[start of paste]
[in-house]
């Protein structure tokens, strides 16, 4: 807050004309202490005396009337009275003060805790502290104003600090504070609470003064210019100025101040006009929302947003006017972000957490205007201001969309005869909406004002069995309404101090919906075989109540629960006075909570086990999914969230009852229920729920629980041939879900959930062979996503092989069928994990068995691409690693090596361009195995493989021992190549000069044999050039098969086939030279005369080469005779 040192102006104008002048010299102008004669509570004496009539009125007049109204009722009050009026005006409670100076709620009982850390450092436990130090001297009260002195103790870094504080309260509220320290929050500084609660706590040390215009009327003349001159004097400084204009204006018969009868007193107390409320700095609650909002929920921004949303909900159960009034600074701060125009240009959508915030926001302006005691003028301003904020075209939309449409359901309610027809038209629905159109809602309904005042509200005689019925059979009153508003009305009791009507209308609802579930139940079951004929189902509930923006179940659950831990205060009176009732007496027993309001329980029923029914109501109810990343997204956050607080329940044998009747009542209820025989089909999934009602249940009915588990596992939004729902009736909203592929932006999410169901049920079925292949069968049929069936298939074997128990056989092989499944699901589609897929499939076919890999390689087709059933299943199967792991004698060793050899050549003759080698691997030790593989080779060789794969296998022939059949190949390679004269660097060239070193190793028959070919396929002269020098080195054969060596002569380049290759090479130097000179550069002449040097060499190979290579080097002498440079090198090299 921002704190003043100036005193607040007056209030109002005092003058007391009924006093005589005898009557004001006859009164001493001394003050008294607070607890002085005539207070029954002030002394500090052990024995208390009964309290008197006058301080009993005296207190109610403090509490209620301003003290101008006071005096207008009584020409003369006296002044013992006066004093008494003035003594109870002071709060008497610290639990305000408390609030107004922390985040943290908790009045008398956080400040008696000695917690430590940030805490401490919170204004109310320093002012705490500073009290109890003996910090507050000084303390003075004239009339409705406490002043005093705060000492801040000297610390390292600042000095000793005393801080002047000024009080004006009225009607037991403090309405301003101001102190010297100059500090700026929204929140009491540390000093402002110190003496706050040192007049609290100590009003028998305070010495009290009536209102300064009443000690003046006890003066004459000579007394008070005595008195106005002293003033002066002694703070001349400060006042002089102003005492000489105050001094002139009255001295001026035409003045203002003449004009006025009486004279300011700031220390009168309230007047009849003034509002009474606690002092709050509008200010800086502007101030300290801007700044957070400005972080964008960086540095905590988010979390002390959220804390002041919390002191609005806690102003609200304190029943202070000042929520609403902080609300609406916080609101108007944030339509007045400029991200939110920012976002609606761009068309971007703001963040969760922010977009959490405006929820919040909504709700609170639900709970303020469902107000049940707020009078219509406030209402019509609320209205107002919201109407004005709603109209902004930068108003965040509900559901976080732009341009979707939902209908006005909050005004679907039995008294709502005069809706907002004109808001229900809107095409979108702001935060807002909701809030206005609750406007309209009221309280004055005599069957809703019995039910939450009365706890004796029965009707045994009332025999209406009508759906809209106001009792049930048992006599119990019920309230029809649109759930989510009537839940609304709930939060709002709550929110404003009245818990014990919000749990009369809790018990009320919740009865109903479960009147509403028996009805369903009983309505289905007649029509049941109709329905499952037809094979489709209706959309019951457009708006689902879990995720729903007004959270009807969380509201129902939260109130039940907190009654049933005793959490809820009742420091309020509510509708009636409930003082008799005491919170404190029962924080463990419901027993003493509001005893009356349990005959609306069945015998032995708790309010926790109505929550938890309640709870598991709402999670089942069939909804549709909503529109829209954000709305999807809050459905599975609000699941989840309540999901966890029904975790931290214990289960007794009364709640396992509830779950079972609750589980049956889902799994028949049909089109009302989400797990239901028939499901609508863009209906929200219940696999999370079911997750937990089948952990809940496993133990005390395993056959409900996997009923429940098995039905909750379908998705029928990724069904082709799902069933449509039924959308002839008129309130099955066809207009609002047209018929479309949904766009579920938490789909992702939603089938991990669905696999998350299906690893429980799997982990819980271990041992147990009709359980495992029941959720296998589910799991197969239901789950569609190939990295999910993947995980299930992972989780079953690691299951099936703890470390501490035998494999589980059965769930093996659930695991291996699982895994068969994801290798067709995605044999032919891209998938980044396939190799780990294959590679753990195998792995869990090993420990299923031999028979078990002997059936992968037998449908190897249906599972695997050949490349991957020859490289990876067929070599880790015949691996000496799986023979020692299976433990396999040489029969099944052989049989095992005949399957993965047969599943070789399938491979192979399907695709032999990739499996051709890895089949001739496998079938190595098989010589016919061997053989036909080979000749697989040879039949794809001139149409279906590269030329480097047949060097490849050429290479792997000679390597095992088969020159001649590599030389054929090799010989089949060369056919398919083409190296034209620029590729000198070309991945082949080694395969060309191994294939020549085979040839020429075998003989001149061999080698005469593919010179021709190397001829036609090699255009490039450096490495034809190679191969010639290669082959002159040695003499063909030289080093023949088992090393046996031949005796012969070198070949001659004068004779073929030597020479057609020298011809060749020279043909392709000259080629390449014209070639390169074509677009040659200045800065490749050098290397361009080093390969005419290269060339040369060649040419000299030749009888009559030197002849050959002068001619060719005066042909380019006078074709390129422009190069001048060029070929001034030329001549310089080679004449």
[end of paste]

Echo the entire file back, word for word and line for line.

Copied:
[in-house]
């Protein structure tokens, strides 16, 4: 807050004309202490005396009337009275003060805790502290104003600090504070609470003064210019100025101040006009929302947003006017972000957490205007201001969309005869909406004002069995309404101090919906075989109540629960006075909570086990999914969230009852229920729920629980041939879900959930062979996503092989069928994990068995691409690693090596361009195995493989021992190549000069044999050039098969086939030279005369080469005779 040192102006104008002048010299102008004669509570004496009539009125007049109204009722009050009026005006409670100076709620009982850390450092436990130090001297009260002195103790870094504080309260509220320290929050500084609660706590040390215009009327003349001159004097400084204009204006018969009868007193107390409320700095609650909002929920921004949303909900159960009034600074701060125009240009959508915030926001302006005691003028301003904020075209939309449409359901309610027809038209629905159109809602309904005042509200005689019925059979009153508003009305009791009507209308609802579930139940079951004929189902509930923006179940659950831990205060009176009732007496027993309001329980029923029914109501109810990343997204956050607080329940044998009747009542209820025989089909999934009602249940009915588990596992939004729902009736909203592929932006999410169901049920079925292949069968049929069936298939074997128990056989092989499944699901589609897929499939076919890999390689087709059933299943199967792991004698060793050899050549003759080698691997030790593989080779060789794969296998022939059949190949390679004269660097060239070193190793028959070919396929002269020098080195054969060596002569380049290759090479130097000179550069002449040097060499190979290579080097002498440079090198090299 921002704190003043100036005193607040007056209030109002005092003058007391009924006093005589005898009557004001006859009164001493001394003050008294607070607890002085005539207070029954002030002394500090052990024995208390009964309290008197006058301080009993005296207190109610403090509490209620301003003290101008006071005096207008009584020409003369006296002044013992006066004093008494003035003594109870002071709060008497610290639990305000408390609030107004922390985040943290908790009045008398956080400040008696000695917690430590940030805490401490919170204004109310320093002012705490500073009290109890003996910090507050000084303390003075004239009339409705406490002043005093705060000492801040000297610390390292600042000095000793005393801080002047000024009080004006009225009607037991403090309405301003101001102190010297100059500090700026929204929140009491540390000093402002110190003496706050040192007049609290100590009003028998305070010495009290009536209102300064009443000690003046006890003066004459000579007394008070005595008195106005002293003033002066002694703070001349400060006042002089102003005492000489105050001094002139009255001295001026035409003045203002003449004009006025009486004279300011700031220390009168309230007047009849003034509002009474606690002092709050509008200010800086502007101030300290801007700044957070400005972080964008960086540095905590988010979390002390959220804390002041919390002191609005806690102003609200304190029943202070000042929520609403902080609300609406916080609101108007944030339509007045400029991200939110920012976002609606761009068309971007703001963040969760922010977009959490405006929820919040909504709700609170639900709970303020469902107000049940707020009078219509406030209402019509609320209205107002919201109407004005709603109209902004930068108003965040509900559901976080732009341009979707939902209908006005909050005004679907039995008294709502005069809706907002004109808001229900809107095409979108702001935060807002909701809030206005609750406007309209009221309280004055005599069957809703019995039910939450009365706890004796029965009707045994009332025999209406009508759906809209106001009792049930048992006599119990019920309230029809649109759930989510009537839940609304709930939060709002709550929110404003009245818990014990919000749990009369809790018990009320919740009865109903479960009147509403028996009805369903009983309505289905007649029509049941109709329905499952037809094979489709209706959309019951457009708006689902879990995720729903007004959270009807969380509201129902939260109130039940907190009654049933005793959490809820009742420091309020509510509708009636409930003082008799005491919170404190029962924080463990419901027993003493509001005893009356349990005959609306069945015998032995708790309010926790109505929550938890309640709870598991709402999670089942069939909804549709909503529109829209954000709305999807809050459905599975609000699941989840309540999901966890029904975790931290214990289960007794009364709640396992509830779950079972609750589980049956889902799994028949049909089109009302989400797990239901028939499901609508863009209906929200219940696999999370079911997750937990089948952990809940496993133990005390395993056959409900996997009923429940098995039905909750379908998705029928990724069904082709799902069933449509039924959308002839008129309130099955066809207009609002047209018929479309949904766009579920938490789909992702939603089938991990669905696999998350299906690893429980799997982990819980271990041992147990009709359980495992029941959720296998589910799991197969239901789950569609190939990295999910993947995980299930992972989780079953690691299951099936703890470390501490035998494999589980059965769930093996659930695991291996699982895994068969994801290798067709995605044999032919891209998938980044396939190799780990294959590679753990195998792995869990090993420990299923031999028979078990002997059936992968037998449908190897249906599972695997050949490349991957020859490289990876067929070599880790015949691996000496799986023979020692299976433990396999040489029969099944052989049989095992005949399957993965047969599943070789399938491979192979399907695709032999990739499996051709890895089949001739496998079938190595098989010589016919061997053989036909080979000749697989040879039949794809001139149409279906590269030329480097047949060097490849050429290479792997000679390597095992088969020159001649590599030389054929090799010989089949060369056919398919083409190296034209620029590729000198070309991945082949080694395969060309191994294939020549085979040839020429075998003989001149061999080698005469593919010179021709190397001829036609090699255009490039450096490495034809190679191969010639290669082959002159040695003499063909030289080093023949088992090393046996031949005796012969070198070949001659004068004779073929030597020479057609020298011809060749020279043909392709000259080629390449014209070639390169074509677009040659200045800065490749050098290397361009080093390969005419290269060339040369060649040419000299030749009888009559030197002849050959002068001619060719005066042909380019006078074709390129422009190069001048060029070929001034030329001549310089080679004449």